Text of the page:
Northwestern University Pritzker School of Law
Law School Pro Bono Programs
Clinical Assistant Professor of Law and Public Service Coordinator
P: (312) 503-4558
Formal Voluntary Program characterized by a Referral System with Coordinator
Description of Programs
Students are encouraged to serve at least 40 hours of public service work over the course of their time at Northwestern Law. Acknowledging that not all students will choose public interest law as a career, students may volunteer in a wide range of legal and non-legal community service projects. Our public service coordinator assists students in finding placements, organizes opportunities and keeps track of their efforts.
Through our public service program, students work with many organizations that approach us on an as-needed basis, but we also have established a few key partnerships that continue on a regular basis from year to year, including an educational partnership with Chicago Public Schools' Futures Exchange Program, a partnership with Chicago Youth Programs, the Tax Assistance Program, and the Unaccompanied Children's Advocate Project. To assist in the expansion of legal representation of the poor, we also partner with several legal service organizations, including Legal Assistance Foundation of Metropolitan Chicago, Cabrini Green Legal Aid Clinic, Center for Disability and Elder Law and Catholic Charities Legal Referral Program. For more information, go to the public service website at http://www.law.northwestern.edu/publicservice
Location of Programs
The Office of Student Affairs
The Public Service Coordinator is a half-time position.
Student Run Pro Bono Groups/Specialized Law Education Projects
Black Law Students Association – Students provided opportunity tours to minority high school students to encourage law careers.
Public Interest Law Group – Students volunteered to prepare clemency petitions under the supervision of Cabrini Green Legal Aid Clinic.
St. Thomas More Society – Students volunteered with Catholic Charities Legal Referral Program.
Student Effort to Rejuvenate Volunteering – Provided Street Law training to at risk youth and constitutional rights foundation lessons to students at our adopted school.
Asian Pacific American Law Student Association – Students volunteered to assist lawyers with client intake at Asian Legal Services.
Faculty and Administrative Pro Bono
Northwestern Law does not have a faculty pro bono policy, but all faculty are encouraged to report annually to the dean the pro bono work he or she has performed.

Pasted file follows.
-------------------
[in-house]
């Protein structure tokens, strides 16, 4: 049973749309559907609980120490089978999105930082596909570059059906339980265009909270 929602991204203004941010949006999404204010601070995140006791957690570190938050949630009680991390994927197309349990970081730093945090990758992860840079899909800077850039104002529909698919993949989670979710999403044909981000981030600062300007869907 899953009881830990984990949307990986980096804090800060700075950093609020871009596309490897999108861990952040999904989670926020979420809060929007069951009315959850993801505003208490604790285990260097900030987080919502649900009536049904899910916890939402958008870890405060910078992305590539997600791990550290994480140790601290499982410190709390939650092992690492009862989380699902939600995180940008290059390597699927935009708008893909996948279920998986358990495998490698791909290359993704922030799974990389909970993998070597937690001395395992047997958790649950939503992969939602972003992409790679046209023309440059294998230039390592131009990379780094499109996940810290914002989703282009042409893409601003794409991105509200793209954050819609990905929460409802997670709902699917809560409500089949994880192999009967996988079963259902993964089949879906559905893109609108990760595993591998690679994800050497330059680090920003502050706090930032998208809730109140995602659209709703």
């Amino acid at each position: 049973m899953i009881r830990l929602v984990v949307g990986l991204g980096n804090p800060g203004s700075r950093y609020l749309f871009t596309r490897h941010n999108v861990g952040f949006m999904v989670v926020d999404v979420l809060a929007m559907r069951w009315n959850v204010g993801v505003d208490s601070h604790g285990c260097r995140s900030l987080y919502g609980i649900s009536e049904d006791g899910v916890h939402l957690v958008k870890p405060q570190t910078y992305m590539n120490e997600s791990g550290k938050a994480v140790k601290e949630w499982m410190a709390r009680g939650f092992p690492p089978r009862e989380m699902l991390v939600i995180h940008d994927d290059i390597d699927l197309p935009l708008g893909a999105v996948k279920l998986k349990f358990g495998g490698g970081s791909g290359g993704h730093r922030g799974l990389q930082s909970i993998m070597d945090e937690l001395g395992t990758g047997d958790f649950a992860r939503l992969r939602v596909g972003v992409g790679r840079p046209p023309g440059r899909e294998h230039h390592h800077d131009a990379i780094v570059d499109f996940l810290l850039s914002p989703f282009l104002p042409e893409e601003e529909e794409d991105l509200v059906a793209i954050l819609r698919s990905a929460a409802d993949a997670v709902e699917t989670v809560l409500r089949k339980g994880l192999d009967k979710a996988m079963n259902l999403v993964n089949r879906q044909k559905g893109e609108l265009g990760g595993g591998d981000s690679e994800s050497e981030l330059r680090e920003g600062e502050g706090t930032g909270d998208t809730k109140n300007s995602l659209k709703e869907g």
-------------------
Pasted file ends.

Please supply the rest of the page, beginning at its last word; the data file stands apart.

Students who fulfill our public service hourly goal are awarded certificates of outstanding commitment to public service. In addition, they recieve special recognition at graduation. Their names are highlighted in the graduation bulletin, and they receive distinctive honor cords to wear at the graduation ceremony.
Students who fulfill our public service hourly goal are also listed as "Public Service Stars" on the public service website.
Orientation Day of Service - every orientation, incoming students dedicate a day to community service. Each year, the projects vary but have included volunteering at the Greater Chicago Food Depository, Animal Care and Control, Lake Michigan Federation, and YMCA.
Talcott Adopt-A-School Program - throughout the year, students volunteer at our "adopted" school in a weekly reading program, pen pal program and provide other assistance as needed.
Cabrini Green Tutoring Program - each week, students volunteer to mentor and tutor children through the Chicago Youth Programs.
MLK Day Service Celebration - our annual Martin Luther King celebration includes community service projects.
Holy Angels Adopt-A-Class Program – student volunteers teach classes once a month on a wide range of academic topics and also organize field trips at a low-income school on the Southside of Chicago.
Tax Assistance Program - each tax season, students assist low-income clients prepare tax returns.
Alternative Spring Break - for the past two years, over thirty students spent their spring breaks helping with the rebuilding efforts in Louisiana.
Law School Public Interest Programs
Clinical Associate Professor and Public Interest Advisor
P: (312) 503-2924
Center for Career Strategy and Advancement
Northwestern offers a unique Law and Social Policy concentration that provides students with an opportunity to study a wide range of law and social policy topics and recognizes students for these efforts. The concentration focuses on law as it consciously shapes society, as distinguished from its role in adjudicating disputes and making arrangements between private parties. This approach to the study of law is informed by the knowledge and techniques of the social sciences.
Because of its broad scope, this concentration has two "tracks" --policy analysis and public interest. The two-track approach reflects the fact that the interest leading students to this concentration as well as their career path may be quite diverse. Students may meet the requirements of either or both of these tracks, which will then be indicated accordingly on their transcript.